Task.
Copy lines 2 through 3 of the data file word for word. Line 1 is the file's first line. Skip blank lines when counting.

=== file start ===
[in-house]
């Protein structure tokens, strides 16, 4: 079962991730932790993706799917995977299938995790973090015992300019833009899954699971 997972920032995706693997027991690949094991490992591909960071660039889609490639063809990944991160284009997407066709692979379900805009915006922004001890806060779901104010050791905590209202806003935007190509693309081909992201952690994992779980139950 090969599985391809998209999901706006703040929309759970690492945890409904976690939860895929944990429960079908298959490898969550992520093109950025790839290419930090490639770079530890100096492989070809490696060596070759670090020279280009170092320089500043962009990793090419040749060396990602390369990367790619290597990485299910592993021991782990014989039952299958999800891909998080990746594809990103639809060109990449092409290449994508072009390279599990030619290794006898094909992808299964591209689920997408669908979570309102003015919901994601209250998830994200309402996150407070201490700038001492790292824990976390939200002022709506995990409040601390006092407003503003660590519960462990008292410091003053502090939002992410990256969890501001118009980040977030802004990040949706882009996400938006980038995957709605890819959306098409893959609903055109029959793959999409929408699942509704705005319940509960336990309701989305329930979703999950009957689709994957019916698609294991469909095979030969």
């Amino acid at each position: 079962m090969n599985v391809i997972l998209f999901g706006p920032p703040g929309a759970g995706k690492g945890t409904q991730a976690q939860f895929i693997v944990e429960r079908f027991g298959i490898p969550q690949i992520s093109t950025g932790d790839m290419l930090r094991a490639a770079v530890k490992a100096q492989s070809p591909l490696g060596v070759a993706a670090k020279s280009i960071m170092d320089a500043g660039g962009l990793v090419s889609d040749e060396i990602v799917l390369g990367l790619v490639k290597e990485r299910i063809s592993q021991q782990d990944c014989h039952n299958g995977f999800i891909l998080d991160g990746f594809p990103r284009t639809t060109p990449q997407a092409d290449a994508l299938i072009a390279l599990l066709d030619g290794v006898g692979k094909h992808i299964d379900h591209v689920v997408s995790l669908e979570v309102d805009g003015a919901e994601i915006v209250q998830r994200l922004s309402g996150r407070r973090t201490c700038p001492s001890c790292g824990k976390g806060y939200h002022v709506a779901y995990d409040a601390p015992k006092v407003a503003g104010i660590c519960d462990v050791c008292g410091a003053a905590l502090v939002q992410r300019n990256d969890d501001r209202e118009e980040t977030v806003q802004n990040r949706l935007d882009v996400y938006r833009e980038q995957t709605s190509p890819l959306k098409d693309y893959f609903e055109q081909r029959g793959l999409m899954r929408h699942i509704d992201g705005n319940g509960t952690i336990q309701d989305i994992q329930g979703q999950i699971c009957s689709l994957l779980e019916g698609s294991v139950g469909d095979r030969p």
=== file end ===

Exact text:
């Protein structure tokens, strides 16, 4: 079962991730932790993706799917995977299938995790973090015992300019833009899954699971 997972920032995706693997027991690949094991490992591909960071660039889609490639063809990944991160284009997407066709692979379900805009915006922004001890806060779901104010050791905590209202806003935007190509693309081909992201952690994992779980139950 090969599985391809998209999901706006703040929309759970690492945890409904976690939860895929944990429960079908298959490898969550992520093109950025790839290419930090490639770079530890100096492989070809490696060596070759670090020279280009170092320089500043962009990793090419040749060396990602390369990367790619290597990485299910592993021991782990014989039952299958999800891909998080990746594809990103639809060109990449092409290449994508072009390279599990030619290794006898094909992808299964591209689920997408669908979570309102003015919901994601209250998830994200309402996150407070201490700038001492790292824990976390939200002022709506995990409040601390006092407003503003660590519960462990008292410091003053502090939002992410990256969890501001118009980040977030802004990040949706882009996400938006980038995957709605890819959306098409893959609903055109029959793959999409929408699942509704705005319940509960336990309701989305329930979703999950009957689709994957019916698609294991469909095979030969």
């Amino acid at each position: 079962m090969n599985v391809i997972l998209f999901g706006p920032p703040g929309a759970g995706k690492g945890t409904q991730a976690q939860f895929i693997v944990e429960r079908f027991g298959i490898p969550q690949i992520s093109t950025g932790d790839m290419l930090r094991a490639a770079v530890k490992a100096q492989s070809p591909l490696g060596v070759a993706a670090k020279s280009i960071m170092d320089a500043g660039g962009l990793v090419s889609d040749e060396i990602v799917l390369g990367l790619v490639k290597e990485r299910i063809s592993q021991q782990d990944c014989h039952n299958g995977f999800i891909l998080d991160g990746f594809p990103r284009t639809t060109p990449q997407a092409d290449a994508l299938i072009a390279l599990l066709d030619g290794v006898g692979k094909h992808i299964d379900h591209v689920v997408s995790l669908e979570v309102d805009g003015a919901e994601i915006v209250q998830r994200l922004s309402g996150r407070r973090t201490c700038p001492s001890c790292g824990k976390g806060y939200h002022v709506a779901y995990d409040a601390p015992k006092v407003a503003g104010i660590c519960d462990v050791c008292g410091a003053a905590l502090v939002q992410r300019n990256d969890d501001r209202e118009e980040t977030v806003q802004n990040r949706l935007d882009v996400y938006r833009e980038q995957t709605s190509p890819l959306k098409d693309y893959f609903e055109q081909r029959g793959l999409m899954r929408h699942i509704d992201g705005n319940g509960t952690i336990q309701d989305i994992q329930g979703q999950i699971c009957s689709l994957l779980e019916g698609s294991v139950g469909d095979r030969p």